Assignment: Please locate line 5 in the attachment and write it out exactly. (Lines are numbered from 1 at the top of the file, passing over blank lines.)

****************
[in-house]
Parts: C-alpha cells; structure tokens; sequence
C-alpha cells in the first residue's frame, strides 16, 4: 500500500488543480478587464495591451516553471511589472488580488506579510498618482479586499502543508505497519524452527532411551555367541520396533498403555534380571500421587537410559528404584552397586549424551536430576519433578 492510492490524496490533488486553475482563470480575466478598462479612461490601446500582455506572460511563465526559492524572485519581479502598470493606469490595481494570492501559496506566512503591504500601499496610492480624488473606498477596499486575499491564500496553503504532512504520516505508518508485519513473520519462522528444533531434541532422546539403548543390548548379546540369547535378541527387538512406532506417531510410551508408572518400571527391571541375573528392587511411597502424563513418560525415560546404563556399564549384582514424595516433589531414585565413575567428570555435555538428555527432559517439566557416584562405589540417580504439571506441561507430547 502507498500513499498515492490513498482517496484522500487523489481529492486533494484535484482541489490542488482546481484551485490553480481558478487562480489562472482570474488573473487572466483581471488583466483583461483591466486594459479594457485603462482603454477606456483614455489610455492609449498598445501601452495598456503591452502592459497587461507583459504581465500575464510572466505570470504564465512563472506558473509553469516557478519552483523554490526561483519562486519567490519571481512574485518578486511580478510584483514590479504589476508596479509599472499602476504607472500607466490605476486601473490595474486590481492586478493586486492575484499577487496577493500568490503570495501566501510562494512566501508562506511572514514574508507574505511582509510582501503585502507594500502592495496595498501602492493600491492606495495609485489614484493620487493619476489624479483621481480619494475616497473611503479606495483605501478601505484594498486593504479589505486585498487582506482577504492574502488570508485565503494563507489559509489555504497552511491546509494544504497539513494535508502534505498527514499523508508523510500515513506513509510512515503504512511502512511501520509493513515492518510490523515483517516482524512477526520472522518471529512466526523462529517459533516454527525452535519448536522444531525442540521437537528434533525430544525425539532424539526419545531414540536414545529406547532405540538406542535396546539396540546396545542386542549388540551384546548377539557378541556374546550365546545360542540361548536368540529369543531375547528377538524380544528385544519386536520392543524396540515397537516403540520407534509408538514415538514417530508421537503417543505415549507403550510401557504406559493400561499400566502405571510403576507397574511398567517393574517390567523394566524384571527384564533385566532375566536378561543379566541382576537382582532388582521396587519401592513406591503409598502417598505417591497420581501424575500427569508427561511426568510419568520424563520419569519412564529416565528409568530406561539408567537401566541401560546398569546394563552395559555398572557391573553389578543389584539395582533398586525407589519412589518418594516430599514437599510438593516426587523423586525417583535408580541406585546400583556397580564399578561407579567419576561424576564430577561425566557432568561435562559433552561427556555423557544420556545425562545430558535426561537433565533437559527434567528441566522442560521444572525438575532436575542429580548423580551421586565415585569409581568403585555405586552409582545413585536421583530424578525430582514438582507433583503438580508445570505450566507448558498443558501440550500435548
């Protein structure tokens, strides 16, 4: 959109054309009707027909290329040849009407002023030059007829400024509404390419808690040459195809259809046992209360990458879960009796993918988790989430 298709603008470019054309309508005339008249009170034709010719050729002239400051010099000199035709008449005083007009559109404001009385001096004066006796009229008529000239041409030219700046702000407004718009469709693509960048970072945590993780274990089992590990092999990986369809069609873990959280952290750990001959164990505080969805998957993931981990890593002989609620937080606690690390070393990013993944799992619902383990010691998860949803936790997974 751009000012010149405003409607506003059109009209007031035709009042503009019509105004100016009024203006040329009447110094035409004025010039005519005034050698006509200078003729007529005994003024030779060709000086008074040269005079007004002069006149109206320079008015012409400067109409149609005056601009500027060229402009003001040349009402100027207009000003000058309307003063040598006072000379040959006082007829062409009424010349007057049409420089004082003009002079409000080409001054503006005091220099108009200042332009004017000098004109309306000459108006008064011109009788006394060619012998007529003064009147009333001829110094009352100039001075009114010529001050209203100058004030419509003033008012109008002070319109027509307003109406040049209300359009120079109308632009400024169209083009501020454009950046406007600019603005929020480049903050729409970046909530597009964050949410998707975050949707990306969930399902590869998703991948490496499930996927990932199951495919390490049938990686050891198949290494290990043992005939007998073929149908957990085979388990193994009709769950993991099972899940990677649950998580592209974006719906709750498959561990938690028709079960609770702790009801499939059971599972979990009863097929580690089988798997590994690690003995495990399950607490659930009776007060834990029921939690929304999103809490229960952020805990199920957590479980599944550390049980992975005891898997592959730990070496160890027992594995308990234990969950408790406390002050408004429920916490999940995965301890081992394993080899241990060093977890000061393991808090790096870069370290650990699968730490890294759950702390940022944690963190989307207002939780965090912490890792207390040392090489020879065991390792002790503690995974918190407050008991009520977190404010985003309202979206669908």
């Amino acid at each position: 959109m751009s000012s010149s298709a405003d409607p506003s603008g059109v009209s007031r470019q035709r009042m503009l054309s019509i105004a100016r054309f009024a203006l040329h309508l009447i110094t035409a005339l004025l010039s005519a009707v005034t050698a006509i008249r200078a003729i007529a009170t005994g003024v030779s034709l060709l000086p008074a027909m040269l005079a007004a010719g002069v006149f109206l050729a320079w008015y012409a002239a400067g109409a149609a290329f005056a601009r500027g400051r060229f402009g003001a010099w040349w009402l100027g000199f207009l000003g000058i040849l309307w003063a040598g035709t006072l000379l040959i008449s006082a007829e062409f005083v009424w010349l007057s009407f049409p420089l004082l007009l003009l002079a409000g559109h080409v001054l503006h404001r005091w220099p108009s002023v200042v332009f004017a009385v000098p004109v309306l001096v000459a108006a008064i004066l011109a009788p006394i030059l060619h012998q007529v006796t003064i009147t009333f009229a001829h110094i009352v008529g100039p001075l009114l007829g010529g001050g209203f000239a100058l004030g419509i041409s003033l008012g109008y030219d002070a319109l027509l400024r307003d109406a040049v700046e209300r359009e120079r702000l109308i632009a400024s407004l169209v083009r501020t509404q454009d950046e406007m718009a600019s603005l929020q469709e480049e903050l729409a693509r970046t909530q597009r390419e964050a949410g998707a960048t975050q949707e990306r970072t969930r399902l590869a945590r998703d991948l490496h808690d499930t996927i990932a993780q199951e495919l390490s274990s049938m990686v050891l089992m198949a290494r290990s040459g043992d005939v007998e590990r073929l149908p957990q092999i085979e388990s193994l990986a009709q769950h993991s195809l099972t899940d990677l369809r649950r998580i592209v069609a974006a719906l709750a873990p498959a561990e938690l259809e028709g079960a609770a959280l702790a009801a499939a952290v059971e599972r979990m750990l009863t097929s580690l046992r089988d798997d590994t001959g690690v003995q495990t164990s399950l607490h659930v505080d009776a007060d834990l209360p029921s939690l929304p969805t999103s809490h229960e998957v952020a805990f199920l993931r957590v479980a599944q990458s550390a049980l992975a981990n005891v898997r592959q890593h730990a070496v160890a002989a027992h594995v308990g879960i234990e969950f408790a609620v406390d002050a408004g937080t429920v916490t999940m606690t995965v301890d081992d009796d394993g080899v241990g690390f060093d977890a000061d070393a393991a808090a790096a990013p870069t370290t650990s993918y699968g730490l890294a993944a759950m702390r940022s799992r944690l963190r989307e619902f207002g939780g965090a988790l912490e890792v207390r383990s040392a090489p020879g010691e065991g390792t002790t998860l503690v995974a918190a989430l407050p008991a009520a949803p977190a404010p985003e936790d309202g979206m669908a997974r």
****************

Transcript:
């Amino acid at each position: 959109m751009s000012s010149s298709a405003d409607p506003s603008g059109v009209s007031r470019q035709r009042m503009l054309s019509i105004a100016r054309f009024a203006l040329h309508l009447i110094t035409a005339l004025l010039s005519a009707v005034t050698a006509i008249r200078a003729i007529a009170t005994g003024v030779s034709l060709l000086p008074a027909m040269l005079a007004a010719g002069v006149f109206l050729a320079w008015y012409a002239a400067g109409a149609a290329f005056a601009r500027g400051r060229f402009g003001a010099w040349w009402l100027g000199f207009l000003g000058i040849l309307w003063a040598g035709t006072l000379l040959i008449s006082a007829e062409f005083v009424w010349l007057s009407f049409p420089l004082l007009l003009l002079a409000g559109h080409v001054l503006h404001r005091w220099p108009s002023v200042v332009f004017a009385v000098p004109v309306l001096v000459a108006a008064i004066l011109a009788p006394i030059l060619h012998q007529v006796t003064i009147t009333f009229a001829h110094i009352v008529g100039p001075l009114l007829g010529g001050g209203f000239a100058l004030g419509i041409s003033l008012g109008y030219d002070a319109l027509l400024r307003d109406a040049v700046e209300r359009e120079r702000l109308i632009a400024s407004l169209v083009r501020t509404q454009d950046e406007m718009a600019s603005l929020q469709e480049e903050l729409a693509r970046t909530q597009r390419e964050a949410g998707a960048t975050q949707e990306r970072t969930r399902l590869a945590r998703d991948l490496h808690d499930t996927i990932a993780q199951e495919l390490s274990s049938m990686v050891l089992m198949a290494r290990s040459g043992d005939v007998e590990r073929l149908p957990q092999i085979e388990s193994l990986a009709q769950h993991s195809l099972t899940d990677l369809r649950r998580i592209v069609a974006a719906l709750a873990p498959a561990e938690l259809e028709g079960a609770a959280l702790a009801a499939a952290v059971e599972r979990m750990l009863t097929s580690l046992r089988d798997d590994t001959g690690v003995q495990t164990s399950l607490h659930v505080d009776a007060d834990l209360p029921s939690l929304p969805t999103s809490h229960e998957v952020a805990f199920l993931r957590v479980a599944q990458s550390a049980l992975a981990n005891v898997r592959q890593h730990a070496v160890a002989a027992h594995v308990g879960i234990e969950f408790a609620v406390d002050a408004g937080t429920v916490t999940m606690t995965v301890d081992d009796d394993g080899v241990g690390f060093d977890a000061d070393a393991a808090a790096a990013p870069t370290t650990s993918y699968g730490l890294a993944a759950m702390r940022s799992r944690l963190r989307e619902f207002g939780g965090a988790l912490e890792v207390r383990s040392a090489p020879g010691e065991g390792t002790t998860l503690v995974a918190a989430l407050p008991a009520a949803p977190a404010p985003e936790d309202g979206m669908a997974r």